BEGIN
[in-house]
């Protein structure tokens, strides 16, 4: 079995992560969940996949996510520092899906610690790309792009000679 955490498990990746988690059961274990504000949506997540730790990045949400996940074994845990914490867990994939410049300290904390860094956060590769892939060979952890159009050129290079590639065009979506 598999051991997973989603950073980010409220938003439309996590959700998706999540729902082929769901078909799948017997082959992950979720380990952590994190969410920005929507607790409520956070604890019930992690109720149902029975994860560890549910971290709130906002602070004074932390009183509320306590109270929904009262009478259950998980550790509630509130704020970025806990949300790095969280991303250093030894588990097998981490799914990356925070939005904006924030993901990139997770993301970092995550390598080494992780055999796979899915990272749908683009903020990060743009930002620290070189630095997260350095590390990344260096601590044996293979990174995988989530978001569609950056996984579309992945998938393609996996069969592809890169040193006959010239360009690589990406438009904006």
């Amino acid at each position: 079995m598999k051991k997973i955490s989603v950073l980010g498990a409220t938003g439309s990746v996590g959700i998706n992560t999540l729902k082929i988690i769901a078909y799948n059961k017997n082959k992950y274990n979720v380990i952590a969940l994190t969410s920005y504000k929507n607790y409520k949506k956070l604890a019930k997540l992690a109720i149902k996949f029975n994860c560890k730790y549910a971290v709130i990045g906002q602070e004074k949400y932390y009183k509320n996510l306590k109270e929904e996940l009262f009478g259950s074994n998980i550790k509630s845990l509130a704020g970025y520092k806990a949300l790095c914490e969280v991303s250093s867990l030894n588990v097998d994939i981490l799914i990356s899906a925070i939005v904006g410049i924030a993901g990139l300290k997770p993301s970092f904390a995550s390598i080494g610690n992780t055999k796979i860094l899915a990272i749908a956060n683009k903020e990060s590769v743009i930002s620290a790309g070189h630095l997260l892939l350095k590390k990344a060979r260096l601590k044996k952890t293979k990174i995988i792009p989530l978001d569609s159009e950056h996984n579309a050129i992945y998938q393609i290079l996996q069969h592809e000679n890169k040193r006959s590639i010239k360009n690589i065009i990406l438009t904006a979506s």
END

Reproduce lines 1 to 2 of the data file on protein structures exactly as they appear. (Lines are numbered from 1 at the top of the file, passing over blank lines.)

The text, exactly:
[in-house]
């Protein structure tokens, strides 16, 4: 079995992560969940996949996510520092899906610690790309792009000679 955490498990990746988690059961274990504000949506997540730790990045949400996940074994845990914490867990994939410049300290904390860094956060590769892939060979952890159009050129290079590639065009979506 598999051991997973989603950073980010409220938003439309996590959700998706999540729902082929769901078909799948017997082959992950979720380990952590994190969410920005929507607790409520956070604890019930992690109720149902029975994860560890549910971290709130906002602070004074932390009183509320306590109270929904009262009478259950998980550790509630509130704020970025806990949300790095969280991303250093030894588990097998981490799914990356925070939005904006924030993901990139997770993301970092995550390598080494992780055999796979899915990272749908683009903020990060743009930002620290070189630095997260350095590390990344260096601590044996293979990174995988989530978001569609950056996984579309992945998938393609996996069969592809890169040193006959010239360009690589990406438009904006």